Geithner wins Senate confirmation as Treasury secretary in 60-34 vote

The Senate on Monday confirmed Timothy Geithner as Treasury secretary, brushing aside a tax controversy to install a key member of President Obama’s Cabinet.

Senators voted 60-34 to approve Geithner, who revealed earlier this month that he failed to pay $34,000 in unpaid taxes from 2001 to 2004. Geithner has since paid off the tax debt and interest.


Republicans who crossed the aisle to support Geithner’s nomination included Sens. Bob CorkerRobert (Bob) Phillips CorkerCheney clashes with Trump Sessions-Tuberville Senate runoff heats up in Alabama GOP lawmakers stick to Trump amid new criticism MORE (Tenn.), John CornynJohn CornynCongress pulls punches on Russian bounties firestorm Democrats seek to tie GOP candidates to Trump, DeVos Texas lawmakers ask HHS to set up field hospital, federal resources in the state MORE (Texas), Mike CrapoMichael (Mike) Dean CrapoSenate panel to vote on controversial Trump Fed pick Shelton GOP skeptical of polling on Trump GOP: Trump needs a new plan MORE (Idaho), John Ensign (Nev.), Lindsey GrahamLindsey Olin GrahamGraham says he will call Mueller to testify before Senate panel about Russia probe Romney blasts Trump's Stone commutation: 'Historic corruption' Lincoln Project offers list of GOP senators who 'protect' Trump in new ad MORE (S.C.), Judd Gregg (N.H.), Orrin HatchOrrin Grant HatchMellman: Roberts rescues the right? DACA remains in place, but Dreamers still in limbo Bottom line MORE (Utah), Richard Shelby (Ala.), Olympia Snowe (Maine) and George Voinovich (Ohio).

Democrats who bucked their party to oppose the nomination included Sens. Robert Byrd (W.Va.), Russ Feingold (Wis.) and Tom HarkinThomas (Tom) Richard HarkinErnst challenges Greenfield to six debates in Iowa Senate race Biden unveils disability rights plan: 'Your voices must be heard' Bottom line MORE (Iowa). Sen. Bernie SandersBernie SandersBiden wins Puerto Rico primary In politics, as in baseball, it ain't over till it's over Biden wins Louisiana primary MORE (Vt.), an independent who caucuses with Democrats, also opposed the nomination.

Sens. Kit Bond (R-Mo.), Sherrod BrownSherrod Campbell BrownSenate Dems request briefing on Russian bounty wire transfers On The Money: Mnuchin, Powell differ over how soon economy will recover | Millions fear eviction without more aid from Congress | IRS chief pledges to work on tax code's role in racial wealth disparities IRS chief pledges to work with Congress on examining tax code's role in racial wealth disparities MORE (D-Ohio), Edward Kennedy (D-Mass.) and Ron WydenRonald (Ron) Lee WydenTrump administration to impose tariffs on French products in response to digital tax Mnuchin: Next stimulus bill must cap jobless benefits at 100 percent of previous income Congress must act now to fix a Social Security COVID-19 glitch and expand, not cut, benefits MORE (D-Ore.) missed the vote.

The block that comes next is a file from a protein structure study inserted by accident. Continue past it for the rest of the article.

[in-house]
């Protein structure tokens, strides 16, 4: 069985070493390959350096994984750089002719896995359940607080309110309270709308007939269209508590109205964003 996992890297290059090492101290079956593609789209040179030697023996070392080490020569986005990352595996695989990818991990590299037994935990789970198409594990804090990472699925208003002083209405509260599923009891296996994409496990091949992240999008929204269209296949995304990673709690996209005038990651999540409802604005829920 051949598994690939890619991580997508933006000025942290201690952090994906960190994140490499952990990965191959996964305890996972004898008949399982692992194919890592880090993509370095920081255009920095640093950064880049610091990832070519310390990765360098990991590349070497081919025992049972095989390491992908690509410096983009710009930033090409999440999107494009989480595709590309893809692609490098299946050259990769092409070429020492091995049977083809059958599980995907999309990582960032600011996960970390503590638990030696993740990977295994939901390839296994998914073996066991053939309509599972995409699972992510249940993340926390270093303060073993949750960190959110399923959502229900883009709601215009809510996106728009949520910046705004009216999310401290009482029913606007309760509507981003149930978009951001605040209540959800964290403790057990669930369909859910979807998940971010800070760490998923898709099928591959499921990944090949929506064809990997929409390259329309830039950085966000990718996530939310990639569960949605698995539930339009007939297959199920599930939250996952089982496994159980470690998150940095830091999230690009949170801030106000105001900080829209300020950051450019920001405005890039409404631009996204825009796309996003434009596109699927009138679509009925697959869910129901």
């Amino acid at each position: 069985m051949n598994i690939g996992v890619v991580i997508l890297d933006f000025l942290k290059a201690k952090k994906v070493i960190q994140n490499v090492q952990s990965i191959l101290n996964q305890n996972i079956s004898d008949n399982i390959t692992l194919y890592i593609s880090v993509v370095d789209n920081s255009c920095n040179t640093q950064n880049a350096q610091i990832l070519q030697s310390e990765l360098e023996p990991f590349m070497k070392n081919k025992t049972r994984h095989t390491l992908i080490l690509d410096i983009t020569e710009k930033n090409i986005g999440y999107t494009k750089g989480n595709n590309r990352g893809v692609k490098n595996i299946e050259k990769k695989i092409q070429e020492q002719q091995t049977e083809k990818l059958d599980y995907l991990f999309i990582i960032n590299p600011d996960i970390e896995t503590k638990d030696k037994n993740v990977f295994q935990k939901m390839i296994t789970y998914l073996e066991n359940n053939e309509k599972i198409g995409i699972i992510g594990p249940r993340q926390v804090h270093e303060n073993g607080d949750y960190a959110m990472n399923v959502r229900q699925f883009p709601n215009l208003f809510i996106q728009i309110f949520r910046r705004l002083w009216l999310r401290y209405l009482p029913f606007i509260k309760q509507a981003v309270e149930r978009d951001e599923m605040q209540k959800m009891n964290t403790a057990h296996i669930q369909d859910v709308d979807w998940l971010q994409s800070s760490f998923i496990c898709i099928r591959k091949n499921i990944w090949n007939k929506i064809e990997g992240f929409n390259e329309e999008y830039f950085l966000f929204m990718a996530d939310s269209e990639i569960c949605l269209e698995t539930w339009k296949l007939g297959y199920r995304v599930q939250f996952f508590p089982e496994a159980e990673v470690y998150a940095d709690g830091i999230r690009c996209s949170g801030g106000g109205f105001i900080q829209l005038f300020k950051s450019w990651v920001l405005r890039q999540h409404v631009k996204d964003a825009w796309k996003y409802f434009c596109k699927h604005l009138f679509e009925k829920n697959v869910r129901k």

Democrats urged Geithner’s approval on grounds that the Treasury Department is in urgent need of immediate leadership and his tax delinquency had been adequately explained and corrected.

“It’s never not important, no matter if the economy is in crisis or not,” Sen. Amy KlobucharAmy KlobucharThe Hill's Coronavirus Report: Fauci says focus should be on pausing reopenings rather than reverting to shutdowns; WHO director pleads for international unity in pandemic response State election officials warn budget cuts could lead to November chaos Biden strikes populist tone in blistering rebuke of Trump, Wall Street MORE (D-Minn.) said. “But the thing is, he’s explained it.”

The GOP was split between those who said Geithner performed poorly at a Finance Committee hearing last week — Minority Whip Jon Kyl (R-Ariz.) called Geithner’s explanations “implausible” — and those who lauded his background.

“The position is important, but he’s not the only person who can do the job,” Kyl told The Hill. “There are a lot of smart people who can do this job. And from a credibility standpoint, the person that’s enforcing the IRS laws probably should not be somebody who has questions about his own income tax.

“But even aside from that, I just don’t think he was candid with me or the committee, and it’s not a good way to start out, with a feeling that there’s a lack of candor from your nominee.”

Some Republicans, such as Sen. Jim Bunning (Ky.), criticized Geithner’s record as president of the Federal Reserve Bank of New York and said the tax issue shows his judgment hasn’t improved.

“His failure to pay his own Social Security and Medicare taxes, despite clear evidence he knew he owed the taxes, reflects negligence or worse toward the law he will be responsible for enforcing,” Bunning said.

The Republican split was evident after Geithner’s 18-5 Finance Committee approval vote last week.

Republicans who backed Geithner said that it was not worth blocking the nomination over the tax controversy and that his background was otherwise solid. Particularly strong support came from Hatch, who said the Senate has a duty to confirm nominees unless they are grossly incompetent or corrupt.

Hatch also said conservatives should be rejoicing at Geithner’s selection.

“For my fellow conservatives who are very upset and up in arms about this, you are not going to get a better person for this job than Mr. Geithner,” Hatch said. “You better be darn happy the president has been willing to go to somebody who is a lot less ideological than any of us ever expected in this very, very important position.”